Imad Massabni's Blog
Whether you're trying to balance your household budget or save money to buy your first house, discount coupons can help.
Coupons alone are not a panacea that will cure budgetary woes or enable you to quickly save up for a real estate down payment, but they can play a role in achieving your financial goals.
Building up your financial nest egg or saving thousands for a down payment requires planning, organization, and motivation. While this may sound like a steep mountain to climb, the biggest challenge involves examining your values and overcoming self-limiting habits and beliefs. If you're convinced, for example, that it's impossible to save money and get ahead, then those beliefs will slow you down, if not sabotage your progress, completely.
There are a lot of reasons why discount coupons are not an effective money-saving strategy for many people, but it often boils down to three things:
- Disorganization: Although coupons are a marketing tool used by businesses to get consumers to buy more products and services, it's often a "win-win" situation. If a coupon happens to be for product that you need or would ordinarily buy, then it's like having extra money in your wallet. For some people, putting the coupons IN their wallet is a good way to make sure they have them when they're at the checkout counter or drive through.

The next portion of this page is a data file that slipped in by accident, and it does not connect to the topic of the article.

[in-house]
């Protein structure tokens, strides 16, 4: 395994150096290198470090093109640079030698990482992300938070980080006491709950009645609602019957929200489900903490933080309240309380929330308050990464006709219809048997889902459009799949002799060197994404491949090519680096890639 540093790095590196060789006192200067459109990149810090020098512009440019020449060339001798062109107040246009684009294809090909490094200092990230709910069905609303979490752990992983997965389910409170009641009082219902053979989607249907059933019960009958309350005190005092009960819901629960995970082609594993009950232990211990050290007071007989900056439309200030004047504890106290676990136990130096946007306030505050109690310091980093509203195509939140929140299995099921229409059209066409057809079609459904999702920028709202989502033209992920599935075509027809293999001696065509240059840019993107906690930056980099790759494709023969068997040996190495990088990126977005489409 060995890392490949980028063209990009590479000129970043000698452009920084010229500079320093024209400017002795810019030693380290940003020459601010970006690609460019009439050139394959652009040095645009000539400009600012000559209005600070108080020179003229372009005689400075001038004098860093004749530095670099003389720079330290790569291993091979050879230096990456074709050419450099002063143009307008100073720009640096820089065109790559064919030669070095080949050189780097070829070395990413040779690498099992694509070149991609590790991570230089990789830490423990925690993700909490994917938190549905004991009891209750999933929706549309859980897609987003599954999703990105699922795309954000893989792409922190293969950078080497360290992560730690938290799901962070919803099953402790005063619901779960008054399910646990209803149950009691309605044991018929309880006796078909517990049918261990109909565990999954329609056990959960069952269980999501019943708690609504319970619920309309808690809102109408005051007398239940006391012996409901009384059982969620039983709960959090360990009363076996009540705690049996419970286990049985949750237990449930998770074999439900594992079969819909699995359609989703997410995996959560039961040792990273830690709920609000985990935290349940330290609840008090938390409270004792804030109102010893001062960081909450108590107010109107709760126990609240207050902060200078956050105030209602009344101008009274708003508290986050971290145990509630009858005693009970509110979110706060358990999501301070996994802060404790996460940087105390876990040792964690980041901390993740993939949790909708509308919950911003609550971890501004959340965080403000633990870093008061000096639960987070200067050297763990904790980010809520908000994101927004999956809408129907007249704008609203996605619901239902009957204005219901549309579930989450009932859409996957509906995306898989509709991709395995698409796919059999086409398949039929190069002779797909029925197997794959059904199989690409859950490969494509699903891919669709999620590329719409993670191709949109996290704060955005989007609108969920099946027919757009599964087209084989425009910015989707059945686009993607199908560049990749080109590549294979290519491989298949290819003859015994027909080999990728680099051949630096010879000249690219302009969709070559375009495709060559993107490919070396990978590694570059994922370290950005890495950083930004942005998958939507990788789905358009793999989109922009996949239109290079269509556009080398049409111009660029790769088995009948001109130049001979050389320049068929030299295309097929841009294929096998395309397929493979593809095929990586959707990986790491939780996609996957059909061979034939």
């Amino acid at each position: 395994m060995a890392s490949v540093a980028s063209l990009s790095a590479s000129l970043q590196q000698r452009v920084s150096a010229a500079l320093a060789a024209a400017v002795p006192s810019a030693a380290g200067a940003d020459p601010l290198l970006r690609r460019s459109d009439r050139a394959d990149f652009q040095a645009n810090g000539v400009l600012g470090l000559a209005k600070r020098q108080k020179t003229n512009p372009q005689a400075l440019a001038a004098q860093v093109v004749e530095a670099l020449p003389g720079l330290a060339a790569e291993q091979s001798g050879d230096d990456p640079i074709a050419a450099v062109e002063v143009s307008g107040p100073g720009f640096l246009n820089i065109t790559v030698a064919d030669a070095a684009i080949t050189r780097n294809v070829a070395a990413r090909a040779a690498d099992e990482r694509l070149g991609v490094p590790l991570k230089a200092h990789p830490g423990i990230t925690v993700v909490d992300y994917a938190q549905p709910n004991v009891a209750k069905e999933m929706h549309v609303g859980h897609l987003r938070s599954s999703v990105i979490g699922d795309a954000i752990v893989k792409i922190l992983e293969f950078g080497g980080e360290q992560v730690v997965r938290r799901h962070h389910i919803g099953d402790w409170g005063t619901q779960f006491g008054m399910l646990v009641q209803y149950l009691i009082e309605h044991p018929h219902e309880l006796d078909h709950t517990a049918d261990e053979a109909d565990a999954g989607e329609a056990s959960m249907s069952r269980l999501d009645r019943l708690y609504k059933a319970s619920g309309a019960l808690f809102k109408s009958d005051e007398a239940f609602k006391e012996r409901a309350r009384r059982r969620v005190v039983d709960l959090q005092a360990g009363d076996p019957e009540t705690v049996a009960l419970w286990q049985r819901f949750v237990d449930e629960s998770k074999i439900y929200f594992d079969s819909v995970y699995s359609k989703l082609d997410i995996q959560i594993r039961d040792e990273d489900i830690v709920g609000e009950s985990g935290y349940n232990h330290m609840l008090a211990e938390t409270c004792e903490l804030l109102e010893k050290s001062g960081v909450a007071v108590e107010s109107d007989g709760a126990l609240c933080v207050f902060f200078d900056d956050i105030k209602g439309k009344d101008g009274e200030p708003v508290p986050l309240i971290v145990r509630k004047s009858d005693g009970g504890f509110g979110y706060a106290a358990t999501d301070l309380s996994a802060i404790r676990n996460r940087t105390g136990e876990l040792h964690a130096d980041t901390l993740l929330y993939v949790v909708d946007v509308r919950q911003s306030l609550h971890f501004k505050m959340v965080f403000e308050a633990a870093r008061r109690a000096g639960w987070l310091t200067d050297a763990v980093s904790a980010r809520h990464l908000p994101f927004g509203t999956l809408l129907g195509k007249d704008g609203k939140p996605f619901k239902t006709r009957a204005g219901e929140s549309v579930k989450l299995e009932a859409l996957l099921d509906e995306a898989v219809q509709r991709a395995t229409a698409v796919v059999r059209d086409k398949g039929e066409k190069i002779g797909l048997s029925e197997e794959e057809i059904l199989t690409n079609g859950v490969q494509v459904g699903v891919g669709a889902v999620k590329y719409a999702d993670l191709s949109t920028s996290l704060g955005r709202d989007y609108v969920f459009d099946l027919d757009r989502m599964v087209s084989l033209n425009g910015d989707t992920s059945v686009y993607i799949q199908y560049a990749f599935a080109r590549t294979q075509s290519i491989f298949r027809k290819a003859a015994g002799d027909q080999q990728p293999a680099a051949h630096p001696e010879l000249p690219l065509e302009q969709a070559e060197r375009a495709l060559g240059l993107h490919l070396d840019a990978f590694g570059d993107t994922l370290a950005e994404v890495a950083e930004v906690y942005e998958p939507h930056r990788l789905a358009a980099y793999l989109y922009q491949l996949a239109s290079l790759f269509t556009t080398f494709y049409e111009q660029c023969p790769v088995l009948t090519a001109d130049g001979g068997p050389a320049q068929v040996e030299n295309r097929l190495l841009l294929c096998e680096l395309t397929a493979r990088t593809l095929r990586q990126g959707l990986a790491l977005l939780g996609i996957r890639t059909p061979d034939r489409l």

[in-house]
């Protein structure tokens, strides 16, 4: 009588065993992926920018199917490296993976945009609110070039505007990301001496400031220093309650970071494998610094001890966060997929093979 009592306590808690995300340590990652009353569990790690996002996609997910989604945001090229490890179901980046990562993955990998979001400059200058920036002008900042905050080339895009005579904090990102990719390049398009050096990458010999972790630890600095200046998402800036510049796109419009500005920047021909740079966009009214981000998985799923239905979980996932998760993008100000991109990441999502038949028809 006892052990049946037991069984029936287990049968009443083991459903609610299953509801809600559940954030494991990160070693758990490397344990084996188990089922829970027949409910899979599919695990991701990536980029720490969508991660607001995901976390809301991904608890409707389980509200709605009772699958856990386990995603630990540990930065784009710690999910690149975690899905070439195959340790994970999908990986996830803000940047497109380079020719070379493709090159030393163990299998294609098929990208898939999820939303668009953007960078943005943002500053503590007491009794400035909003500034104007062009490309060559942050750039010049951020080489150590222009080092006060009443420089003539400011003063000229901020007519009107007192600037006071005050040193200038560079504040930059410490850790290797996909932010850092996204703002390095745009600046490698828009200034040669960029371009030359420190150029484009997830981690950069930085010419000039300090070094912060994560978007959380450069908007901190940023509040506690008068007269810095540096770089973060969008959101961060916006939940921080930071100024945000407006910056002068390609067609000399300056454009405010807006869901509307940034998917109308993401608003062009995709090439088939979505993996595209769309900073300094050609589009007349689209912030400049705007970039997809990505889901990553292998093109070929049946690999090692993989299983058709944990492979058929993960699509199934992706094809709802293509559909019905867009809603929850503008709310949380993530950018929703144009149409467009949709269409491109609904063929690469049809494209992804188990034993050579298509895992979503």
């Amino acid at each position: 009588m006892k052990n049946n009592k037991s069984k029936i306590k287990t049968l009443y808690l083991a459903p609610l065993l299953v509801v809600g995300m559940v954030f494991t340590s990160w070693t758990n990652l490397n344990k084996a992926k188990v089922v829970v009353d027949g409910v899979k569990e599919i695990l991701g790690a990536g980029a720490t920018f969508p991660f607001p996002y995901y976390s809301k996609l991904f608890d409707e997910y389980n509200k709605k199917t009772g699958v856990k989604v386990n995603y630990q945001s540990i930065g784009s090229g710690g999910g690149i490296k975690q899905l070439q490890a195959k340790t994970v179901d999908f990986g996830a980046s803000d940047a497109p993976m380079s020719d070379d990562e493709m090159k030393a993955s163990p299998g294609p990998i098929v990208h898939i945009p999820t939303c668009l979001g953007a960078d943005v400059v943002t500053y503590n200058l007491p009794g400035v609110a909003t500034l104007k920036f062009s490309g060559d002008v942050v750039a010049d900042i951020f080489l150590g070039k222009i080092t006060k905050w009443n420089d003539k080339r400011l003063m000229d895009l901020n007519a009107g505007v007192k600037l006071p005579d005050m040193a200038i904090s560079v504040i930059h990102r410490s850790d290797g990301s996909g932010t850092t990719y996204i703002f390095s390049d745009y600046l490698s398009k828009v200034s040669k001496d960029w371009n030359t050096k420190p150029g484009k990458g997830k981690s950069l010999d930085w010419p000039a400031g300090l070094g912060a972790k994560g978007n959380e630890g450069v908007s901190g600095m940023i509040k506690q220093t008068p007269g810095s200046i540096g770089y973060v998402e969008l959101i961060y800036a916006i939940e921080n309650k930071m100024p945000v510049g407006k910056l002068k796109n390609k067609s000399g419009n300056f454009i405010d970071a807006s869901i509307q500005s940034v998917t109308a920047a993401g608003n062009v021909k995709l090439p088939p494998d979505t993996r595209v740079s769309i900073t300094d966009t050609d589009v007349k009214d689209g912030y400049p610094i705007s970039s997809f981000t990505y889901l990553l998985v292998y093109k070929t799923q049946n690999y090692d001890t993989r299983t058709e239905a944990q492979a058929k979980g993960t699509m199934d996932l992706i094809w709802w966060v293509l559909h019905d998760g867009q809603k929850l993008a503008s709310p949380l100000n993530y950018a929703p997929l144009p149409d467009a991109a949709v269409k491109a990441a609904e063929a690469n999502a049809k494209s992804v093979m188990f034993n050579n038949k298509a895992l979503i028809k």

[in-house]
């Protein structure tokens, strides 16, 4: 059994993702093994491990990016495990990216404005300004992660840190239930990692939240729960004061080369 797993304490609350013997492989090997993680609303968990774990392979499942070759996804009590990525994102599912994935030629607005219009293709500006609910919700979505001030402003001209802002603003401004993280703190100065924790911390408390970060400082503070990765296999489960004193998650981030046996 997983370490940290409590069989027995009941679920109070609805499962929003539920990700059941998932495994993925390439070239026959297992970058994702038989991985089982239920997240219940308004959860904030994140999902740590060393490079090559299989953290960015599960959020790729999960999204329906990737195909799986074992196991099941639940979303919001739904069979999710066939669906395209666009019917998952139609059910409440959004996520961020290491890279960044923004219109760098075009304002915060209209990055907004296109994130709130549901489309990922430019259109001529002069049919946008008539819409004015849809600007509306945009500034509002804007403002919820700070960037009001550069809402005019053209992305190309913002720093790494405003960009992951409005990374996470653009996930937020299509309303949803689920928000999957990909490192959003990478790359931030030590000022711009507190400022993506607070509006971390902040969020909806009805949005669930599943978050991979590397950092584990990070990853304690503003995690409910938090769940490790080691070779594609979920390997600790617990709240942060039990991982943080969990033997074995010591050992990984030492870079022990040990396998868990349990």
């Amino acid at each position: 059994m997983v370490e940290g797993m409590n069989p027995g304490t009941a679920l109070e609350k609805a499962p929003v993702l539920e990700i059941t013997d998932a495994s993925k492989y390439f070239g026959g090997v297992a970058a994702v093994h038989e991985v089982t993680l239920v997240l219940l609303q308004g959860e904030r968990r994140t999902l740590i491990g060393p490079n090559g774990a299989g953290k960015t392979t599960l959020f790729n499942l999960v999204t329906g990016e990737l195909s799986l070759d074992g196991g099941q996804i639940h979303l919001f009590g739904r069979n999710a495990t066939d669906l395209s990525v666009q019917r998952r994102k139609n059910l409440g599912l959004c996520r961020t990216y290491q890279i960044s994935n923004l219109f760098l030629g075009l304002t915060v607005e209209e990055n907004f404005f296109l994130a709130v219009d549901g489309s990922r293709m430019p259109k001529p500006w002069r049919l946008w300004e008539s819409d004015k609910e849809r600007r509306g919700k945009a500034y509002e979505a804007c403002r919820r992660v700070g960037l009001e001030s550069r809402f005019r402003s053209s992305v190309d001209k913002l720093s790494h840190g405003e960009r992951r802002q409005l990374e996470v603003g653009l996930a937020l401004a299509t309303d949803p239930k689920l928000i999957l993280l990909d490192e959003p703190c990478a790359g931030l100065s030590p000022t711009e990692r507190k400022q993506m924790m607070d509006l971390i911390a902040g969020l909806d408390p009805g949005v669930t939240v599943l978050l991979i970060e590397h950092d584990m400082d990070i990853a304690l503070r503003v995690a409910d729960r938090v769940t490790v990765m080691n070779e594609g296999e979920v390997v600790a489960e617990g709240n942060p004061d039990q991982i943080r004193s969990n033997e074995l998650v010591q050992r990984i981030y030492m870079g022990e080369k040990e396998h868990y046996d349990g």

- Pride: There's nothing undignified about using coupons, unless you have such a large stack of them that you're causing people behind you to roll their eyes, sigh loudly, or grumble under their breaths! And speaking of misplaced pride: If you're over 60, don't hesitate to claim your senior citizen discounts at restaurants, the theater, movies, public transportation, museums, car rental places, and hotels. Those savings can really add up!
- Lack of planning: When your trips to the grocery store are planned, rather than sponteous, you're a lot more likely to remember your coupons and your shopping list. By having your coupons with you and knowing what you need to buy, you'll be more focused and tend to spend less money on impulse items.